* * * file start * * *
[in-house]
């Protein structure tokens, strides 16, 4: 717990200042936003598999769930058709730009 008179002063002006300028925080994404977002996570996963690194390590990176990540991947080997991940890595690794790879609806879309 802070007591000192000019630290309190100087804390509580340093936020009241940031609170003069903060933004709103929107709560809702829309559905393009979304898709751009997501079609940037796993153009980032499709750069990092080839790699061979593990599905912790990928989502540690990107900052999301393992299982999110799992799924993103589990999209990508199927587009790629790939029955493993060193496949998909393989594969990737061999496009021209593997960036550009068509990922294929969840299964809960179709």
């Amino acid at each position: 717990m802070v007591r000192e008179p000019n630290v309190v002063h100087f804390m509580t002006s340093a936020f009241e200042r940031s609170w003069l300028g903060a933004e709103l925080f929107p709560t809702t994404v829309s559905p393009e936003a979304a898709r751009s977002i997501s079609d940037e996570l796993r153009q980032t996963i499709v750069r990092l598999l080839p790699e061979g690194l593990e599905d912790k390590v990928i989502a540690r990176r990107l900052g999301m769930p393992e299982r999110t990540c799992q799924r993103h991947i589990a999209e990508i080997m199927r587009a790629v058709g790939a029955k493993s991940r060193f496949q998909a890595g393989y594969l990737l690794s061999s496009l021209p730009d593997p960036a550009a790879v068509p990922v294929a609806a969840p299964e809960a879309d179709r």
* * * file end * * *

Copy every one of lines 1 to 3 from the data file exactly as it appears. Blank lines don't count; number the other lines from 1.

[in-house]
């Protein structure tokens, strides 16, 4: 717990200042936003598999769930058709730009 008179002063002006300028925080994404977002996570996963690194390590990176990540991947080997991940890595690794790879609806879309 802070007591000192000019630290309190100087804390509580340093936020009241940031609170003069903060933004709103929107709560809702829309559905393009979304898709751009997501079609940037796993153009980032499709750069990092080839790699061979593990599905912790990928989502540690990107900052999301393992299982999110799992799924993103589990999209990508199927587009790629790939029955493993060193496949998909393989594969990737061999496009021209593997960036550009068509990922294929969840299964809960179709």
């Amino acid at each position: 717990m802070v007591r000192e008179p000019n630290v309190v002063h100087f804390m509580t002006s340093a936020f009241e200042r940031s609170w003069l300028g903060a933004e709103l925080f929107p709560t809702t994404v829309s559905p393009e936003a979304a898709r751009s977002i997501s079609d940037e996570l796993r153009q980032t996963i499709v750069r990092l598999l080839p790699e061979g690194l593990e599905d912790k390590v990928i989502a540690r990176r990107l900052g999301m769930p393992e299982r999110t990540c799992q799924r993103h991947i589990a999209e990508i080997m199927r587009a790629v058709g790939a029955k493993s991940r060193f496949q998909a890595g393989y594969l990737l690794s061999s496009l021209p730009d593997p960036a550009a790879v068509p990922v294929a609806a969840p299964e809960a879309d179709r």